The Performance Paradox

Just because a test is good at measuring performance for one metric, doesn’t mean that it’s good for all metrics. The other day I posted about some JavaScript Library Loading Speed Tests that were done by the PBWiki team. I made some conclusions about JavaScript Library Loading speed that, I think, were pretty interesting – however, I mentioned some browser load performance results (at the end of the post) which were especially problematic. This brings up an important point from the performance results:

User-generated performance results are a dual-edged sword.

Assuming that there’s no cheating involved (which is a big assumption) then quietly collecting data from users can provide interesting results. HOWEVER – how that data is analyzed can wildly effect the quality of your results. Analyzed correctly and you can start to get a picture for how JavaScript libraries perform on page load, incorrectly and you might assume that specific browsers are broken, slow, or providing incorrect results.

There’s a ton of examples of misinformation, relating to browsers, within the “Browser Comparison” results. I’m just going to list a bunch of issues – showing how much of a problem user-generated browser performance data can be.

  • The results show the numbers for Opera being heavily skewed. At first glance one might assume “oh, that’s because Opera is slower at loading JavaScript files” – however this is not the case at all. Instead, a more-plausible answer is that users were testing this site from a copy of Opera Mobile (which performs poorly, compared to a desktop browser).
  • Both Safari 2 and Safari 3 are grouped together, which is highly suspect. By a number of measurements Safari 3 is much faster than Safari 2, so having these two merged doesn’t do any favors.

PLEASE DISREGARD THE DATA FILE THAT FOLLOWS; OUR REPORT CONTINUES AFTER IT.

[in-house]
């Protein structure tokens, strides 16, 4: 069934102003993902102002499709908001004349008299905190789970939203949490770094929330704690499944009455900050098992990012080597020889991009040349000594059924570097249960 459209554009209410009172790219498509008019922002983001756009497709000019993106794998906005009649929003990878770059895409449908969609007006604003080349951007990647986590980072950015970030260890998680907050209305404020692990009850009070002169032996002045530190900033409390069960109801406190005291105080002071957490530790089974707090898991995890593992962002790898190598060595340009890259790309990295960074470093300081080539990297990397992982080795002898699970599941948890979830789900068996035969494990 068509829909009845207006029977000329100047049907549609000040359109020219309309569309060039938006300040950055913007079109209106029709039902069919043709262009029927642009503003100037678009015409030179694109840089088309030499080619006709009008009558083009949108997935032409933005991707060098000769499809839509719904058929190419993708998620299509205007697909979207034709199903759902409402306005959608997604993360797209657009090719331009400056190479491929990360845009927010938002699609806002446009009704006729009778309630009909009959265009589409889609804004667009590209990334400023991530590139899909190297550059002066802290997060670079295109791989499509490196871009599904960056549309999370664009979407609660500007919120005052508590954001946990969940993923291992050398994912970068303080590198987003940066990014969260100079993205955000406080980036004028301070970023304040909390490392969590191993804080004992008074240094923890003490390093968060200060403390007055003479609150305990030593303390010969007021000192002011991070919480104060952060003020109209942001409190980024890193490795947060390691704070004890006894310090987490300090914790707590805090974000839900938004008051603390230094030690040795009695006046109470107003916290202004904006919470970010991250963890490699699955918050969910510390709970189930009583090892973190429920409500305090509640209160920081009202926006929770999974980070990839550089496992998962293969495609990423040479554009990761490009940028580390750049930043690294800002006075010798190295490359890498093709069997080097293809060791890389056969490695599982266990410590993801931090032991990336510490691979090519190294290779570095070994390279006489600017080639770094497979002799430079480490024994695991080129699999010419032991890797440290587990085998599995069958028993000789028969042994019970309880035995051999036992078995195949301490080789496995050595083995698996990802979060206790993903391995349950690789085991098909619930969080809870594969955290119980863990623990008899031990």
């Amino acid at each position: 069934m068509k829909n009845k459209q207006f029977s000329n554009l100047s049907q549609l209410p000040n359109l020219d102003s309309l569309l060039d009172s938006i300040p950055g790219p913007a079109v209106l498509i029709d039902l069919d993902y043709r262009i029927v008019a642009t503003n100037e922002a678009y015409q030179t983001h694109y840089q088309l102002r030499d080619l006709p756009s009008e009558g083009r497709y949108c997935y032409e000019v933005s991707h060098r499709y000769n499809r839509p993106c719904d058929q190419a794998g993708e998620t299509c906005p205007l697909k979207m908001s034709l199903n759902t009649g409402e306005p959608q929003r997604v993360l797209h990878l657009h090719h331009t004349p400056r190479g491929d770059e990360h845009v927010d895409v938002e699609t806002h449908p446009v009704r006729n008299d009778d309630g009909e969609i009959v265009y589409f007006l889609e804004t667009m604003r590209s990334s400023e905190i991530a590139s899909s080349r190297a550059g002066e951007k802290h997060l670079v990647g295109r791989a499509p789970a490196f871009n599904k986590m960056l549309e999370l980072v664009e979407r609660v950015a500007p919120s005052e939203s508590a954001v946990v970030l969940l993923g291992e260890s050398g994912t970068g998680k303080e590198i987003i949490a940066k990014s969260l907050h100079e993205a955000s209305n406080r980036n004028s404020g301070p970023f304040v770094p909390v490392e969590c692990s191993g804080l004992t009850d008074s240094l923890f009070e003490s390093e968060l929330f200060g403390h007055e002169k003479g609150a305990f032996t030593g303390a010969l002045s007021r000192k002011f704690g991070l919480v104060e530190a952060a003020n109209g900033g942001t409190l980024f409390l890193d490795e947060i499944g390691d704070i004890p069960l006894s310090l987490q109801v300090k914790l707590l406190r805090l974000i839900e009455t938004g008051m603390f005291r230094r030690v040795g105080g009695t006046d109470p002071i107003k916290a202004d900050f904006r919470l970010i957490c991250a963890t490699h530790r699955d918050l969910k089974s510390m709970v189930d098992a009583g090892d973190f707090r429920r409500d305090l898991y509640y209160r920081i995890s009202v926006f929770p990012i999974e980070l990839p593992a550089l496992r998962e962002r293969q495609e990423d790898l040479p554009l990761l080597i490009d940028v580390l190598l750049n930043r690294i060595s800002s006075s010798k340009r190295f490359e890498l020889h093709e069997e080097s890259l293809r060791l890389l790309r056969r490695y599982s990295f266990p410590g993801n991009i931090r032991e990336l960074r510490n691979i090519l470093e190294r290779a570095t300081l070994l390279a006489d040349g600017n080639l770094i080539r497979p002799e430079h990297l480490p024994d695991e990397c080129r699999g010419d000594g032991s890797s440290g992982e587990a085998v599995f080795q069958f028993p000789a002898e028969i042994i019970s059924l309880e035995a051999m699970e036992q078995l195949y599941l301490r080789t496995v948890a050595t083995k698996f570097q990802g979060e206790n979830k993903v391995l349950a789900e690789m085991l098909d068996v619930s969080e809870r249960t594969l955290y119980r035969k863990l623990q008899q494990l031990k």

• Firefox 3 only has two results. A commenter mentioned that this was because they were being grouped into the “Netscape 6” category – which, in and of itself, is a poor place for conglomeration.
  • IE 7 is shown as being faster as IE 6. This may be the case, however it’s far more likely that users who are running IE 7 are on newer hardware (think: A new computer with Vista installed), meaning that, on average, IE 7 will run faster than IE 6.
  • Firefox, Opera, and Safari for Windows users are, generally, early adopters and technically savvy – meaning that they’re, also, more likely to have high performance hardware (giving them an unnecessary advantage in their results).
  • No attempt at platform comparison is given (for example, Safari Window vs. Firefox Window and Safari Mac vs. Firefox Mac). Having the results lump together provides an inaccurate view of actual browser performance.

There’s one message that should be taken away from this particular case: Don’t trust random-user-generated browser performance data. Until you neutralize for outstanding factors like platform, system load, and even hardware it becomes incredibly hard to get meaningful data that is relevant to most users – or even remotely useful to browser vendors.

Posted: February 7th, 2008

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